Become a Member

Get access to more than 30 brands, premium video, exclusive content, events, mapping, and more.

Already have an account? Sign In

Become a Member

Get access to more than 30 brands, premium video, exclusive content, events, mapping, and more.

Already have an account? Sign In



4 Foam Rolling Exercises For Runners

Prep your muscles like a pro for your next run.

Get access to everything we publish when you sign up for Outside+.

Having a foam roller at the ready can be a simple and effective way to take injury prevention into your own hands. It’s not exactly magic, but incorporating a regular foam rolling routine into your training plan may help you steer clear of some overuse injuries and lingering tightness.

But some foam rolling exercises are more helpful than others for runners, and using the right density of roller can mean the difference between a therapeutic session and one that leaves you even sorer than you were before you began. To set the record straight, we spoke to movement teacher and author of Eat Well, Move Well, Live Well, Galina Denzel.

“Foam rolling has been shown to improve range of motion without decreasing performance, so it’s an excellent warm-up for runners,” Denzel says. “It can improve blood flow, hydration of tissues, tissue sliding, fascial communication, overall ease of movement along a myofascial chain or meridian, as well as decrease recovery time and soreness after exercise.”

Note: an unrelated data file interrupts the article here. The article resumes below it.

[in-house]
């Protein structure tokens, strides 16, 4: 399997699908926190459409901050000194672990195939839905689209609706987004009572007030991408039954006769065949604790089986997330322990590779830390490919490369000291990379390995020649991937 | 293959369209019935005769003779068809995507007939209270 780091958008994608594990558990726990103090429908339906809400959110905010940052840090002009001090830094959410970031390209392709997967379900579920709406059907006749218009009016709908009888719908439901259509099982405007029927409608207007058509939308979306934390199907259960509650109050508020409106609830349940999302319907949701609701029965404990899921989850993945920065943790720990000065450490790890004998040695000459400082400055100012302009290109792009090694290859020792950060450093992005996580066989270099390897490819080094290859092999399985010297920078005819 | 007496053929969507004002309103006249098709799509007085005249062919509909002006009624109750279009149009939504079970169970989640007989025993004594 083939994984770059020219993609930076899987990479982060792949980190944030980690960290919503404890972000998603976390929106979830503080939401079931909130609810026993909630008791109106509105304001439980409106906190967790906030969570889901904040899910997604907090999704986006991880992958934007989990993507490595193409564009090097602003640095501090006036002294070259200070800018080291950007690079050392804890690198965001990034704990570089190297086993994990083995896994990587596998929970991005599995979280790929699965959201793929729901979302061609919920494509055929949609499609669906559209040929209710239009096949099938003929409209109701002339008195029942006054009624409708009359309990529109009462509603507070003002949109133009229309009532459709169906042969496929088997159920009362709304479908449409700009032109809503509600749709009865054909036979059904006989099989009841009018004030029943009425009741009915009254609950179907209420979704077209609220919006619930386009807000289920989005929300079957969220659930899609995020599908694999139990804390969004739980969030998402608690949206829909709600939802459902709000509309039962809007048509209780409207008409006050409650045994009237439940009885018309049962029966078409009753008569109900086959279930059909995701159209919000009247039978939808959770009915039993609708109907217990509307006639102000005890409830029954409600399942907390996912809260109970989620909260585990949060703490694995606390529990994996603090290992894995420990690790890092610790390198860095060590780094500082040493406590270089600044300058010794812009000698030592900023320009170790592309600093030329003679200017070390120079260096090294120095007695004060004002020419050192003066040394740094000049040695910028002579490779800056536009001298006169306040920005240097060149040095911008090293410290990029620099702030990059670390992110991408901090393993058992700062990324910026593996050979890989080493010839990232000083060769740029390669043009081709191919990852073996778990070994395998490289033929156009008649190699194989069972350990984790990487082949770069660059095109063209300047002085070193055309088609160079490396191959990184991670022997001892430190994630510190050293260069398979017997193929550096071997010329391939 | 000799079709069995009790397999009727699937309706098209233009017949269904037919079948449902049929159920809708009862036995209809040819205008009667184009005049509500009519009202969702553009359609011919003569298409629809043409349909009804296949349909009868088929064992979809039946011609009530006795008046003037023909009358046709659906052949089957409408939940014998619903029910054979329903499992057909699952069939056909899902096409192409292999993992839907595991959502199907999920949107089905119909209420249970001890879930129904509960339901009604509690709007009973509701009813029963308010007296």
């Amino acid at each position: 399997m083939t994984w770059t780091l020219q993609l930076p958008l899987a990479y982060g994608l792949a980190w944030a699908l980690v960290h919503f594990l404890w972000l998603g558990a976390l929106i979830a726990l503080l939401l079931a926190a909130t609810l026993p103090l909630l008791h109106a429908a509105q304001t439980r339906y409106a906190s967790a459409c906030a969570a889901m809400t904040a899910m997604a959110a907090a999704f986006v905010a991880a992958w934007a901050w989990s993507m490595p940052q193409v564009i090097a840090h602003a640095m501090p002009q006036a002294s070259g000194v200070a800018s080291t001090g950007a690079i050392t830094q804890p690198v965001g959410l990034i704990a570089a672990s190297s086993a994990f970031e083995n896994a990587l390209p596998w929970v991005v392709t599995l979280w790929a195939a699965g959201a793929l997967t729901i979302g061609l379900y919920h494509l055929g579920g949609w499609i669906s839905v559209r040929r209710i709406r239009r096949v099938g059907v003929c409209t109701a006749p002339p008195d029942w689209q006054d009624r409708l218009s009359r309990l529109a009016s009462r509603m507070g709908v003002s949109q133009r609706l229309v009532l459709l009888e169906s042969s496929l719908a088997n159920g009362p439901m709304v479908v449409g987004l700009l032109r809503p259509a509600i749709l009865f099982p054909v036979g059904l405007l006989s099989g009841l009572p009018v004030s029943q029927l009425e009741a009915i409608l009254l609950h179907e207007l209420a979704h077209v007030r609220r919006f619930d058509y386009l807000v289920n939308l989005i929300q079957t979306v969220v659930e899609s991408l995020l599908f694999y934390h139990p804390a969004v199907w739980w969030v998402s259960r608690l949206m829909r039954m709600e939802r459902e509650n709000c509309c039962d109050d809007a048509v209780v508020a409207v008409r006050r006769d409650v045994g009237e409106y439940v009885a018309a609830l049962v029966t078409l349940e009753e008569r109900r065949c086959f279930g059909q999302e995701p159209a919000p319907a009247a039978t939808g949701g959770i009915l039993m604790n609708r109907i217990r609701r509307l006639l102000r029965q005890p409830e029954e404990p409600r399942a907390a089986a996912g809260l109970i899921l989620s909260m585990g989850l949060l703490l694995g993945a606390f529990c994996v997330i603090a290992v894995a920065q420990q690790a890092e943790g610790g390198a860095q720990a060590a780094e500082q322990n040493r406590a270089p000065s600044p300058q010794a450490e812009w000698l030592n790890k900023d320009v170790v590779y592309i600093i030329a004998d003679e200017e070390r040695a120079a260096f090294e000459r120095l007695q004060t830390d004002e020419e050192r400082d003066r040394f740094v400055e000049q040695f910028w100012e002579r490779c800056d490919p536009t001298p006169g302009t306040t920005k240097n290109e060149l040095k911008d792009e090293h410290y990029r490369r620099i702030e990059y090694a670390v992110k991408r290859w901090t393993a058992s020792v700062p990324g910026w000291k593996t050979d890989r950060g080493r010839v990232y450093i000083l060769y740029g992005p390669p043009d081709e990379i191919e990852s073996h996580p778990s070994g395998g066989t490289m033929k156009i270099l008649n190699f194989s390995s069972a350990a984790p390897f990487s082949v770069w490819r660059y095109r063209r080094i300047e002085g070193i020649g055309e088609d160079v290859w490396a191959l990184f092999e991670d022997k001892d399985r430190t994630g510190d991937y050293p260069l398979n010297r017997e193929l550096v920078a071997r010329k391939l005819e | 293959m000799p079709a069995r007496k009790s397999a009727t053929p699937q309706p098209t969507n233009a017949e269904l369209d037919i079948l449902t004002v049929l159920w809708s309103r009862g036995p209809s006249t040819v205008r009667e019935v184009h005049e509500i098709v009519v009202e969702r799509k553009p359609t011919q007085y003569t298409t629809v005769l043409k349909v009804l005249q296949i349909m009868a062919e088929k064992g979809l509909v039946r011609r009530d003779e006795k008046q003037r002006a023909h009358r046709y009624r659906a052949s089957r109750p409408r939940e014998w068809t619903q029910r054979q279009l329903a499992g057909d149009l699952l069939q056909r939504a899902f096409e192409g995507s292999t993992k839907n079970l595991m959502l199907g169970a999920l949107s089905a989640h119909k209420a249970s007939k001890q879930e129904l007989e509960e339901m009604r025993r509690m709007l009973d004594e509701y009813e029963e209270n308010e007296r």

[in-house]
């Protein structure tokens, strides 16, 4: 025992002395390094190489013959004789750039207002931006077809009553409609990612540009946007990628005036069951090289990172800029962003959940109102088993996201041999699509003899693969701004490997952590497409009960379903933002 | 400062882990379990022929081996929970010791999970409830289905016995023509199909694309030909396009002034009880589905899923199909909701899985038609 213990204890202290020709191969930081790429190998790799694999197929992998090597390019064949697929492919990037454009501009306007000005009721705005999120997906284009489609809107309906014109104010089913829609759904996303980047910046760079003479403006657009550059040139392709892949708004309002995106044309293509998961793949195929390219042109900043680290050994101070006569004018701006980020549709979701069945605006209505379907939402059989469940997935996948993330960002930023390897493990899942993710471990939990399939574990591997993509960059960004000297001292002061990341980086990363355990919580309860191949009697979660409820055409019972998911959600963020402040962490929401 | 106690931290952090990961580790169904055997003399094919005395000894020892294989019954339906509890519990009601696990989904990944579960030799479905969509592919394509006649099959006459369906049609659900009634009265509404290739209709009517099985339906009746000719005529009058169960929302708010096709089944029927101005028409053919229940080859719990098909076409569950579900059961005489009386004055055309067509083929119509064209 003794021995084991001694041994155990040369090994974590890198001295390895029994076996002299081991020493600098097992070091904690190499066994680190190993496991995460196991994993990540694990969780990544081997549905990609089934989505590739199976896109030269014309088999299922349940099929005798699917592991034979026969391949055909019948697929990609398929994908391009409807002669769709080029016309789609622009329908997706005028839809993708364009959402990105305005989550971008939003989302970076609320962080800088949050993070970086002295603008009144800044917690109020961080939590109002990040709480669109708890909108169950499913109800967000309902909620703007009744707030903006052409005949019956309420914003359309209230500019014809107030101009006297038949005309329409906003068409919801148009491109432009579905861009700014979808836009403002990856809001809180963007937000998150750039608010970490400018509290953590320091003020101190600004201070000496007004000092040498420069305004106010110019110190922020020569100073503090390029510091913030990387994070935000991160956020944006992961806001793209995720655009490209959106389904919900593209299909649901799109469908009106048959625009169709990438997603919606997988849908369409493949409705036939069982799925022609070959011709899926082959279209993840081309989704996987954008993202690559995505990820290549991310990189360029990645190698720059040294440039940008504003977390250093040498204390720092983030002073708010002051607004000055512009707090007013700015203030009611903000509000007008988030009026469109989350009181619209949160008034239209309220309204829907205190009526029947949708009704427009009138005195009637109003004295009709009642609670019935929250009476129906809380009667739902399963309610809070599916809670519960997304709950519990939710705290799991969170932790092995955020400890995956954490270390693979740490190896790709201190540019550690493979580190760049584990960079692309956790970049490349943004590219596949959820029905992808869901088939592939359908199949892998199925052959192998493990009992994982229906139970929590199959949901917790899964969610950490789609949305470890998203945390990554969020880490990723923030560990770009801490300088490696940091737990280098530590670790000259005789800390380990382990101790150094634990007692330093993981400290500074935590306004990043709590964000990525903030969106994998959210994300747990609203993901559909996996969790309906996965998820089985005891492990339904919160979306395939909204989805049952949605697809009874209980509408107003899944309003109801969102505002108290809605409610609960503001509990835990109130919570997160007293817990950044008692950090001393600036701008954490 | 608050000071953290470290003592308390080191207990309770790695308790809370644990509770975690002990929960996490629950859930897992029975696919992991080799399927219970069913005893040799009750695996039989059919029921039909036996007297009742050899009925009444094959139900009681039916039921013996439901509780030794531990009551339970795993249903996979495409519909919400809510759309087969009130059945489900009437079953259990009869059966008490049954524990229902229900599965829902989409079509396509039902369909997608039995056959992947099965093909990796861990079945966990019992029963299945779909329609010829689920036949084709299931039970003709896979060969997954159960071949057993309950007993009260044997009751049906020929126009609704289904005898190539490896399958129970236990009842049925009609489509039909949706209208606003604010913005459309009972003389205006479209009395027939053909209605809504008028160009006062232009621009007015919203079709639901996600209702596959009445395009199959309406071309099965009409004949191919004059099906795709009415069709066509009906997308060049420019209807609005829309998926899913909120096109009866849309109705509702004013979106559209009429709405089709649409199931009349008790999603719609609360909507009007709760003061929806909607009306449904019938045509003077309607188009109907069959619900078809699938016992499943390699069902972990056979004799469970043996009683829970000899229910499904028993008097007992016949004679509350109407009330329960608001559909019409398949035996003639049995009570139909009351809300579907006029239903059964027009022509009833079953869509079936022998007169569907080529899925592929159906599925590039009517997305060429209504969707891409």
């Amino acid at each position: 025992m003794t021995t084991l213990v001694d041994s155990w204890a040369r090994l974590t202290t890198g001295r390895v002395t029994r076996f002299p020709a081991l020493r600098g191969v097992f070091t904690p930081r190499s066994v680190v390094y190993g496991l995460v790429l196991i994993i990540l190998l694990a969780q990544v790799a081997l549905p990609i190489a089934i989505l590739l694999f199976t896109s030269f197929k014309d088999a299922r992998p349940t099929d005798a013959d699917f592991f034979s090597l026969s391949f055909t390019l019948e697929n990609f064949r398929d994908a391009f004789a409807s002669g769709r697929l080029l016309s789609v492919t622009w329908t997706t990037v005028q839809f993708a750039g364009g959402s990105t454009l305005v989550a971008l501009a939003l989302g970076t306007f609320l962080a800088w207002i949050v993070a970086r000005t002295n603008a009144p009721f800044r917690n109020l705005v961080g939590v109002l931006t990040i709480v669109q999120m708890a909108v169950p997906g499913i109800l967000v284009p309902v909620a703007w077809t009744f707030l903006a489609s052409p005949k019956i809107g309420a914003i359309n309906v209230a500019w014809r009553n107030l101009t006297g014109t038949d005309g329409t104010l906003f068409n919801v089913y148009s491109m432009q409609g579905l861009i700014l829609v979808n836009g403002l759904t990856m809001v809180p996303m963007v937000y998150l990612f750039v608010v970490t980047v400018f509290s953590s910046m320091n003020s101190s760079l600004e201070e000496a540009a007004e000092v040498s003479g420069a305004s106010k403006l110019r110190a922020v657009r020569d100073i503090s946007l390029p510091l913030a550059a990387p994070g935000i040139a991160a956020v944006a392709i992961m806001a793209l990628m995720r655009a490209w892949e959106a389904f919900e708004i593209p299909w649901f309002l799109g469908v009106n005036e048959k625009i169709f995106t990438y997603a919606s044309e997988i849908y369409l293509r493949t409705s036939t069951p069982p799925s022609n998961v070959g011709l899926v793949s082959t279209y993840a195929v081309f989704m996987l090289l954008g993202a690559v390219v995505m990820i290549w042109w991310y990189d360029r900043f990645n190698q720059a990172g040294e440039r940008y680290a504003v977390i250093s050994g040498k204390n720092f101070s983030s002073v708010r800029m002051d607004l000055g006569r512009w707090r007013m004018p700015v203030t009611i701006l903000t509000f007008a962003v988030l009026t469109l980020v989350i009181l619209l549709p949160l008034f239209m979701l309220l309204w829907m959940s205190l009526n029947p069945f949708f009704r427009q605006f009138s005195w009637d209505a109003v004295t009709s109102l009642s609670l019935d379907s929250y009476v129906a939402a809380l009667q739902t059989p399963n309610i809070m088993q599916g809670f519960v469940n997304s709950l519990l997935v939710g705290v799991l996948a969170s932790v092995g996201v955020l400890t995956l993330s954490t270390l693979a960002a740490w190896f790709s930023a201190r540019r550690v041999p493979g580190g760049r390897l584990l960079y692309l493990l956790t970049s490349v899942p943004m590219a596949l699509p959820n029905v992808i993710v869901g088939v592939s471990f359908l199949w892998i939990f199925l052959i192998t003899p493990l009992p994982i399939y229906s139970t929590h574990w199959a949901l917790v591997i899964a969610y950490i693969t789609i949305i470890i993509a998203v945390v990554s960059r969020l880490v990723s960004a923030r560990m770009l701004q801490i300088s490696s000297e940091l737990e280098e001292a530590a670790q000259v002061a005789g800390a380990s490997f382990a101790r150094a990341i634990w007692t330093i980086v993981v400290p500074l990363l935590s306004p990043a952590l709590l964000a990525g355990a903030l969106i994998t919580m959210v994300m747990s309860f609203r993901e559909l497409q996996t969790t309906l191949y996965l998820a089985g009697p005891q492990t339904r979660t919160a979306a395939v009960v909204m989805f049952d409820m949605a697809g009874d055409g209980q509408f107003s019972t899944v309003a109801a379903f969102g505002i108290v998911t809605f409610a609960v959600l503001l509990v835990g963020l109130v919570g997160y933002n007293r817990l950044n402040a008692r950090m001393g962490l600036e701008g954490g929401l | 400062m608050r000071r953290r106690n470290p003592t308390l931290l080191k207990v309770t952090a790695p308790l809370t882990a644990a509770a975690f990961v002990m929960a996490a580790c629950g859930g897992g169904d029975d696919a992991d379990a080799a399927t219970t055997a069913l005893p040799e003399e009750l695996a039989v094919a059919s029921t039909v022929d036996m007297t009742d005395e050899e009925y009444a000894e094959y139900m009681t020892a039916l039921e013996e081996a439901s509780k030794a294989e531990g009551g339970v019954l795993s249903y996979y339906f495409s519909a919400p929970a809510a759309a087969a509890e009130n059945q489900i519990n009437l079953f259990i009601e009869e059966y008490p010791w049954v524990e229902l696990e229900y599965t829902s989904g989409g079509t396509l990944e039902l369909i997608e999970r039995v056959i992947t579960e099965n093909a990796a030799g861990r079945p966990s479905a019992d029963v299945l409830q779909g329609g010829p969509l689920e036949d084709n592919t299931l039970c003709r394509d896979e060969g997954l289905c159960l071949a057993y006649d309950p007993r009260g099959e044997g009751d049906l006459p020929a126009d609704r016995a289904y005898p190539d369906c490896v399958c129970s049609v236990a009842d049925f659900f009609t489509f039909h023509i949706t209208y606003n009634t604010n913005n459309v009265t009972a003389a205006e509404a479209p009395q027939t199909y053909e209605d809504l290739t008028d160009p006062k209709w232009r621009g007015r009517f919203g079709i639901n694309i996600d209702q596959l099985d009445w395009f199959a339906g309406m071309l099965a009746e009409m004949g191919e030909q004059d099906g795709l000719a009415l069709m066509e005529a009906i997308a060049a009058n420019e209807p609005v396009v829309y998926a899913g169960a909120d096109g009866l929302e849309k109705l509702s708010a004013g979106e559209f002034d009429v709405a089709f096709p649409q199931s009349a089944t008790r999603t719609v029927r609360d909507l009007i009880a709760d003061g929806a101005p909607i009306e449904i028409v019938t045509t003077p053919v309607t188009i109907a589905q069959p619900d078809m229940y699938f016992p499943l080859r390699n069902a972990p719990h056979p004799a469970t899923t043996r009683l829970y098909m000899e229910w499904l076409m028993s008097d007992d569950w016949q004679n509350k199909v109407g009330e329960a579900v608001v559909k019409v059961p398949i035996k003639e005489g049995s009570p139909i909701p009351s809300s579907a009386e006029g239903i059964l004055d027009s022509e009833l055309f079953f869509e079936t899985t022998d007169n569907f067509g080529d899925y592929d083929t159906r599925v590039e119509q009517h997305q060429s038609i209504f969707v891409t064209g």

In addition to the physical benefits of foam rolling that research supports, Denzel has noticed another surprising bonus. “Anecdotal evidence in my practice shows people feeling calmer, more self-reliant and feeling in control when injured or in pain [when foam rolling is introduced],” she says, adding that she also sees increased mood and willingness to exercise when rolling. “We joke it’s like flossing your teeth—but for your muscles and fascia.”

Foam Roller Warm-Up

If you’re looking to use a foam roller to get your body ready to run, Denzel recommends a combination of rolling exercises, like the four listed below (pictures found here), and dynamic stretching (such as high knee raises, toy soldiers or kick-backs). If you’re short on time, choose just two foam rolling movements and spend about five minutes total doing them before you head out.

Calf Cross Fiber Roll

Place your leg over a foam roller and cross the other leg on top. Roll in toward the midline and away from the midline. If you find a spot that feels harder to roll over, pause there and take a few deep breaths. Continue to cross fiber massage moving left and right for 30 seconds. Rest and repeat two to three times.

TFL Roll

Place the roller where your upper leg meets the pelvis (right where your jeans pocket would be)—that tiny, bulky muscle is your tensor fasciae latae muscle (TFL). Roll up and down a few times along the fiber of the muscle. Then roll your body side to side across the belly of the muscle. Aim to roll in each direction 30 seconds each and take a break, then repeat.

Quadriceps Roll

You can go double-leg or single-leg here. Place the roller midleg and roll toward the knee and then up toward the pelvis. Be aware of areas of restriction or hard muscle that the roller doesn’t glide over (it might feel lumpy or hard to cross). Focus on that area without pressing in too much. Once finished with each resistant area, roll again up and down the whole length of the quadriceps. Aim to spend 30 seconds on each area.

Glute Roll

Sit with one hip on the roller and cross your ankle over to the opposite knee. Roll back and forth, finding the deep hip rotators. Focus here for 30 seconds, rest and repeat.

Other Foam Rolling Opportunities